Marvin L. Stone, the editor of U.S. News & World Report for the past nine years, announced his resignation yesterday, three months after the magazine was acquired by Boston real estate magnate Mortimer B. Zuckerman.

In a staff meeting, Stone said he plans to leave the magazine some time this spring. He said he had received several job offers outside the publishing industry, some of which may be made public later this week.

Zuckerman accepted Stone's resignation with "great regret" and said no successor had yet been named. Stone will continue to oversee the magazine's daily operations until he leaves.

Sources close to the magazine dismissed rumors circulating among its staff that Stone might be named ambassador to West Germany or the United Nations.

"I will be celebrating my 25th anniversary with the magazine and my 40th year in journalism and it's time I had a change." said Stone, 60, in a statement released to the press later in the day.

Ever since it was announced last summer that Zuckerman would buy the magazine for $176.3 million, the staff had expected Stone to leave some time around the first of the year.

Stone himself even signaled this possibility in an interview with The Washington Post last summer, shortly after the company announced that it would sell all its assets to Zuckerman. He said he agreed with Zuckerman to stay on in his post, but "nothing lasts forever."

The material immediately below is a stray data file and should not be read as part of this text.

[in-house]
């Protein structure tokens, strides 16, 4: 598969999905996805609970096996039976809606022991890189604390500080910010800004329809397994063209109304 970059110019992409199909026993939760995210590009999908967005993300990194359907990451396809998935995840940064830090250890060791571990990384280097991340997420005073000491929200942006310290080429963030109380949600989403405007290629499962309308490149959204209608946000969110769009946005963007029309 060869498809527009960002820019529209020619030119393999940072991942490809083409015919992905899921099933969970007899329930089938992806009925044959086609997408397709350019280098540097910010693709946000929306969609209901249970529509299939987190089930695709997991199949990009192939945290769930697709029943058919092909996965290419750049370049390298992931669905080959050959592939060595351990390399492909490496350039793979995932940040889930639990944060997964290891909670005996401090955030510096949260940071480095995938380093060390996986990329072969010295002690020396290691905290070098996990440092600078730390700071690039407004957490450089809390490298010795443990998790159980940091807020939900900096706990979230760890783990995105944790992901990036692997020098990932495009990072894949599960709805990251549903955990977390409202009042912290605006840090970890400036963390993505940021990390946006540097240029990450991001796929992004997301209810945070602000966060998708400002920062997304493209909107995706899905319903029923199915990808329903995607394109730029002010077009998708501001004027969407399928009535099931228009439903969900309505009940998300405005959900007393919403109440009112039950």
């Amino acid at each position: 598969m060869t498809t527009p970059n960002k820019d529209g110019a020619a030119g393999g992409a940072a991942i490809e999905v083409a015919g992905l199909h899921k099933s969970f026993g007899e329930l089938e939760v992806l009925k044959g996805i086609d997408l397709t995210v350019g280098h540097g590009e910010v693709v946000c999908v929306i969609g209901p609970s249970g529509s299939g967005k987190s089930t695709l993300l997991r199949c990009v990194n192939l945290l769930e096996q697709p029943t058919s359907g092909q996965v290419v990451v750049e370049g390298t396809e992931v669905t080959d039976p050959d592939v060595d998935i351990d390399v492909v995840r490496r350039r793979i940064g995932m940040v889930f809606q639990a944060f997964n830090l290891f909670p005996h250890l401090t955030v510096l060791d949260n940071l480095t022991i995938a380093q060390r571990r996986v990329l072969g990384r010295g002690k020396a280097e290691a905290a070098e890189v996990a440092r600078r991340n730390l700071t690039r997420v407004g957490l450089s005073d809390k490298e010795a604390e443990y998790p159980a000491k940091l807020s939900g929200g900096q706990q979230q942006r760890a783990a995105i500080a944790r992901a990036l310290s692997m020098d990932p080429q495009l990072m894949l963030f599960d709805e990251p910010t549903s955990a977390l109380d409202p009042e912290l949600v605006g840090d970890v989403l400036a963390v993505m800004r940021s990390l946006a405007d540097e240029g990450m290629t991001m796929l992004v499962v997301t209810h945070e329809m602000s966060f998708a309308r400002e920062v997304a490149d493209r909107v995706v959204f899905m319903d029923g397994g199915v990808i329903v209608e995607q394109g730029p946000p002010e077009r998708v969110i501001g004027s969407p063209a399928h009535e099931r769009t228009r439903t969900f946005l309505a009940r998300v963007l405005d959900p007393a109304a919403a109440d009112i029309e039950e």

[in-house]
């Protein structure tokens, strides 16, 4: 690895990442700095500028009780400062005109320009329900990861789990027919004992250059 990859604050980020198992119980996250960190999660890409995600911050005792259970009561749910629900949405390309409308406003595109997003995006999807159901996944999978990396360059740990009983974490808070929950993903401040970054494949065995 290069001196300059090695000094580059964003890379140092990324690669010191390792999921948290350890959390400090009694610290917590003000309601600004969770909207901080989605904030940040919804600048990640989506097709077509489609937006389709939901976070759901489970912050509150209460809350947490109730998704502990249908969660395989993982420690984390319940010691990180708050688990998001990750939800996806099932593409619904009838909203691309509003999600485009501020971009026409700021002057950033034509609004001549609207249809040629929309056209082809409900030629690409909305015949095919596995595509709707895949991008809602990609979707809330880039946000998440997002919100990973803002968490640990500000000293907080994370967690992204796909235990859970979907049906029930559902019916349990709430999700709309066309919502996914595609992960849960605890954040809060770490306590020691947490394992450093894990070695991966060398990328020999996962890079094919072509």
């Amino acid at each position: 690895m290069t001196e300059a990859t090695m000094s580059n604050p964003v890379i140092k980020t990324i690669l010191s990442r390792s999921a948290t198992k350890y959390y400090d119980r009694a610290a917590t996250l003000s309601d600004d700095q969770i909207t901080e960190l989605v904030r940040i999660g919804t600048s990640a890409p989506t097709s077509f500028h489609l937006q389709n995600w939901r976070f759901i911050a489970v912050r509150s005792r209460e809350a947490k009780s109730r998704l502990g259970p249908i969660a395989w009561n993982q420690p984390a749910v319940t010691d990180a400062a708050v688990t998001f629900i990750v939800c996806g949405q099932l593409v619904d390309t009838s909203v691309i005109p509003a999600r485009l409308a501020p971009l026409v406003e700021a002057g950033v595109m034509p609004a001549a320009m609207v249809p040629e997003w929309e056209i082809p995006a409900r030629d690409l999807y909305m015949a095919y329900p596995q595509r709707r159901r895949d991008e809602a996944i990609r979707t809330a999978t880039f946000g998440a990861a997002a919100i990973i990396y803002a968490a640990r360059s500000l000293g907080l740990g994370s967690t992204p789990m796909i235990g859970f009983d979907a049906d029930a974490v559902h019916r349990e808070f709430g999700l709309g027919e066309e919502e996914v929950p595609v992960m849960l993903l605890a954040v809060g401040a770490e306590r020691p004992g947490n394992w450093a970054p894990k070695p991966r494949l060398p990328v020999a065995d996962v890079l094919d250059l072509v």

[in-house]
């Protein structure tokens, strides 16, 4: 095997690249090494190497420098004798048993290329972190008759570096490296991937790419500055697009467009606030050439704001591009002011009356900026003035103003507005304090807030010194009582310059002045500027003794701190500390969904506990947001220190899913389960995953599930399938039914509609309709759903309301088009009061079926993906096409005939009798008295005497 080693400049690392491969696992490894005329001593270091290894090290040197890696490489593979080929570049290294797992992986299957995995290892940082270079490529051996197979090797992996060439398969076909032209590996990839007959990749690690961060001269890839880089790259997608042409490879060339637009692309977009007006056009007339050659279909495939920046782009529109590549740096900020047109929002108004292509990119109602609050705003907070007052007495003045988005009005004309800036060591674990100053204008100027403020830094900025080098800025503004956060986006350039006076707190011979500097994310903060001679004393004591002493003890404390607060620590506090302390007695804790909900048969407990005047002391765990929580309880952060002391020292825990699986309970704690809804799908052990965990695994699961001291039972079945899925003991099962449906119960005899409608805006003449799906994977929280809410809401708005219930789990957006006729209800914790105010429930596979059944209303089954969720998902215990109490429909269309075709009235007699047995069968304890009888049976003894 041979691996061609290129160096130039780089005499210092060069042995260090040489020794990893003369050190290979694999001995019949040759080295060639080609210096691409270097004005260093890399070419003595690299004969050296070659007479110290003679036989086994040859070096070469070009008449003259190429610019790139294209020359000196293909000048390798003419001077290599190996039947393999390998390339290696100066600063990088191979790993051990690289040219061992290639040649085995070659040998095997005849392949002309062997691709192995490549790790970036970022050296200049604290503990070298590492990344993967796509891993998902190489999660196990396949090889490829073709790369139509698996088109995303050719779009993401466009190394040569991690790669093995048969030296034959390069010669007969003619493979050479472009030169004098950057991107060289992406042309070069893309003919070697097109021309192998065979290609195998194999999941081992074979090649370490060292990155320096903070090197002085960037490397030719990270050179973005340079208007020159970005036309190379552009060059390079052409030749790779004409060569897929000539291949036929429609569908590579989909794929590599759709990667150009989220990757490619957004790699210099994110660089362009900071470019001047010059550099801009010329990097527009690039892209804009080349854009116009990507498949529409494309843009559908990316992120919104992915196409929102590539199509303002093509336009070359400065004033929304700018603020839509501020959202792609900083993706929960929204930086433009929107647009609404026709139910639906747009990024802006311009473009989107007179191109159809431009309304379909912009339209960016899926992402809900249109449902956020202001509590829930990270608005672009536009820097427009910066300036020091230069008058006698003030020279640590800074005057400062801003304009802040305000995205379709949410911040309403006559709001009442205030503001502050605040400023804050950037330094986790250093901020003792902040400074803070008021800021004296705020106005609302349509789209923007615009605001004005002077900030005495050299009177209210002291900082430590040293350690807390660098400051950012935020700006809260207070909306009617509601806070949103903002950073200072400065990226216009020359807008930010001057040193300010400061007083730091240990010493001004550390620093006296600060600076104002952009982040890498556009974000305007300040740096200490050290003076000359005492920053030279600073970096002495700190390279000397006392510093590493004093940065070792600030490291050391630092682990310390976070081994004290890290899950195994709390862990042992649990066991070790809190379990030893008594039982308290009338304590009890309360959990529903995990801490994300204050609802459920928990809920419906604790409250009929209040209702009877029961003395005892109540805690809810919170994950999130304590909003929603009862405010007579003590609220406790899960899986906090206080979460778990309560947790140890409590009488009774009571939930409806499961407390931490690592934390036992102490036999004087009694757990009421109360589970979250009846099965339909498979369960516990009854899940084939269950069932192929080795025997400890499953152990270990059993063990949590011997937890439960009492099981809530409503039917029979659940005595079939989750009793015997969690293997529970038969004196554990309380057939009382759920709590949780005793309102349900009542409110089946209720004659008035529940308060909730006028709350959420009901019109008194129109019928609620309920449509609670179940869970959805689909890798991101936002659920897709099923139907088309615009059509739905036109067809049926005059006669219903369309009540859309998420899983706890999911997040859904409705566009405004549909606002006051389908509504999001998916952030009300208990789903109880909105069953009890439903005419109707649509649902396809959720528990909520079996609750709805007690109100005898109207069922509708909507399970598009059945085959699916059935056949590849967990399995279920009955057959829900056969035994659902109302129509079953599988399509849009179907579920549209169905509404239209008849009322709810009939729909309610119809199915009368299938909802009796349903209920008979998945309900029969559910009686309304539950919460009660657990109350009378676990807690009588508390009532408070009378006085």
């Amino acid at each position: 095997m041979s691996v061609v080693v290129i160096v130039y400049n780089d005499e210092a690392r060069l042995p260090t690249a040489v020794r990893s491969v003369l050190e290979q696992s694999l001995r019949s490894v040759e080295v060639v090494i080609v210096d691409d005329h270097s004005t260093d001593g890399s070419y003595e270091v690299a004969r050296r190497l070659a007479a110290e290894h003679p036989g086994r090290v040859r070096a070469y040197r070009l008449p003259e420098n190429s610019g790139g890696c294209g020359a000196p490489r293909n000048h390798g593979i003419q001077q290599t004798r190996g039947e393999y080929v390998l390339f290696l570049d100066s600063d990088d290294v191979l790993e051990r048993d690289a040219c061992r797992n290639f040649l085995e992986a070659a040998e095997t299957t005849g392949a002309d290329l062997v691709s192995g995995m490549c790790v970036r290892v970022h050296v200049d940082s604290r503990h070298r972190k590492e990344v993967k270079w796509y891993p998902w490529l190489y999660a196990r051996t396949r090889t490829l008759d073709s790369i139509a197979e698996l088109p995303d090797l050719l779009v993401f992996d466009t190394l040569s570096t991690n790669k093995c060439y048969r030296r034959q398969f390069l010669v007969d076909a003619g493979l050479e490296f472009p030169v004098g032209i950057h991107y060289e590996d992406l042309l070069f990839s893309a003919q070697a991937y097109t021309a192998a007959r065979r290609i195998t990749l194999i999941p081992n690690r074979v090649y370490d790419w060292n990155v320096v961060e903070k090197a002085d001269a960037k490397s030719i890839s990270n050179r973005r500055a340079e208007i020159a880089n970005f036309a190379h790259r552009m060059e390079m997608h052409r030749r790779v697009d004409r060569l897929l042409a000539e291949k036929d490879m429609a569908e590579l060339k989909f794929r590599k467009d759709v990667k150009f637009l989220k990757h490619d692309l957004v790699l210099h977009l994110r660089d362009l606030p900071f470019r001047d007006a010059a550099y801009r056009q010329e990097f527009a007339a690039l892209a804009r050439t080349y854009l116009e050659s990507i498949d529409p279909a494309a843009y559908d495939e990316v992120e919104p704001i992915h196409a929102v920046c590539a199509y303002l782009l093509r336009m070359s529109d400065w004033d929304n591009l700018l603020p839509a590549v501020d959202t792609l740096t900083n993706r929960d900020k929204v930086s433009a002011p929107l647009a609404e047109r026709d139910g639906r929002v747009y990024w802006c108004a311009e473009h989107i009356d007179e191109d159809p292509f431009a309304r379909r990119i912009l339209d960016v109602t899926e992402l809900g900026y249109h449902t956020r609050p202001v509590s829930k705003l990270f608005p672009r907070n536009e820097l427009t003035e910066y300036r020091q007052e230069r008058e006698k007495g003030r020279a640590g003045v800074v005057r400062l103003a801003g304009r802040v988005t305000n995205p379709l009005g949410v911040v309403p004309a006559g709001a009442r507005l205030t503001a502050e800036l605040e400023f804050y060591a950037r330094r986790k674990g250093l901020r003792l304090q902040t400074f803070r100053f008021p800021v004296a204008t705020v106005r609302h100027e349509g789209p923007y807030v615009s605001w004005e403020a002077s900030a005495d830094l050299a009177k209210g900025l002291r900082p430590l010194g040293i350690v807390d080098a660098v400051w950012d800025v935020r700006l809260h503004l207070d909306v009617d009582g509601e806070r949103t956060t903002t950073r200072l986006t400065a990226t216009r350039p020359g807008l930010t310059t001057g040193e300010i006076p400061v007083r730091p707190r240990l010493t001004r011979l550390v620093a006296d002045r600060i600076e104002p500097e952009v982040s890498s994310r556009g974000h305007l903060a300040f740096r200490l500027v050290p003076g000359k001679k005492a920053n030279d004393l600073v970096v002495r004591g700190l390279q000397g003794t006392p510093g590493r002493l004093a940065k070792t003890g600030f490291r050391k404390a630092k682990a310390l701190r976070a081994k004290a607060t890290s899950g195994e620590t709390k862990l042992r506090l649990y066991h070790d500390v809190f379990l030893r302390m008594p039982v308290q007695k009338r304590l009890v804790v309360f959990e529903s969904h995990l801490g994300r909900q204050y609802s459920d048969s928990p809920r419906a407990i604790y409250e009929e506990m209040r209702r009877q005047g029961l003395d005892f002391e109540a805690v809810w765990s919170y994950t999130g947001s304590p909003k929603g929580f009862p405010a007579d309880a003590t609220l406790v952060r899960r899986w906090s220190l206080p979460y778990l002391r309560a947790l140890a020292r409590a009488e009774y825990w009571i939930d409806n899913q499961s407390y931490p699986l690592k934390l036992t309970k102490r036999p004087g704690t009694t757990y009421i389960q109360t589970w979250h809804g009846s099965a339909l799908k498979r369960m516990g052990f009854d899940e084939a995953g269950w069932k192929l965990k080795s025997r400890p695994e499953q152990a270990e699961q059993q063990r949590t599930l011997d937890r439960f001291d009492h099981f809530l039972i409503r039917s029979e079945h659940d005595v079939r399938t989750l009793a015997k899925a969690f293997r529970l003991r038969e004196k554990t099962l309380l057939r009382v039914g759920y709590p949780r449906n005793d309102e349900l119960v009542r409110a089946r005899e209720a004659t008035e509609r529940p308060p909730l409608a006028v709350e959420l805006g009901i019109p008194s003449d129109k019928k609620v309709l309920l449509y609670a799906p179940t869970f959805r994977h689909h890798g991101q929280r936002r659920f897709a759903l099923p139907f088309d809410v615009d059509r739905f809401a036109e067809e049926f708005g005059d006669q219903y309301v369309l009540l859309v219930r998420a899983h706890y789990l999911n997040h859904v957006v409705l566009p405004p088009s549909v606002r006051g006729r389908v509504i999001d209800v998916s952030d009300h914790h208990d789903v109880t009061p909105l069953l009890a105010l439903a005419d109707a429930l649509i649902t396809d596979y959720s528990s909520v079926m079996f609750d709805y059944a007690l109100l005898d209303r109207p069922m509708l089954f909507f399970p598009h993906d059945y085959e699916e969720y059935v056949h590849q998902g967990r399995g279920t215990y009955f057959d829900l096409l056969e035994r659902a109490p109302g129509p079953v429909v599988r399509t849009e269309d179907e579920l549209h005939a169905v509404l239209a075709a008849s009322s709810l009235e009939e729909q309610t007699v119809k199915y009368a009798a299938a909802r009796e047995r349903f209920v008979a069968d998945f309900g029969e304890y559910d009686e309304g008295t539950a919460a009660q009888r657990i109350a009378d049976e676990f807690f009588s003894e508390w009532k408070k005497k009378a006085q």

Although no successor has been named, staff speculation centered immediately on either Harold Evans, editorial director, and James K. Glassman, executive vice president. Zuckerman brought both into the magazine after he acquired it.

In his nine-year tenure as editor, Stone has been credited with spicing up the 50-year-old magazine that was founded by David Lawrence, adding color photos and stories about social issues and trends to the magazine's traditional political and international menu of stories.

"In his distinguished editorship and his long service with the magazine, Marvin has performed an extraordinary service to journalism and to the U.S.," Zuckerman said.

Stone said he expected Zuckerman will continue to improve the quality of U.S. News. "Everything I have had to do with Mr. Zuckerman since his acquisition last October has reinforced my conviction that the editorial integrity and direction of the magazine will continue on the path it has held to for the last half-century," he said.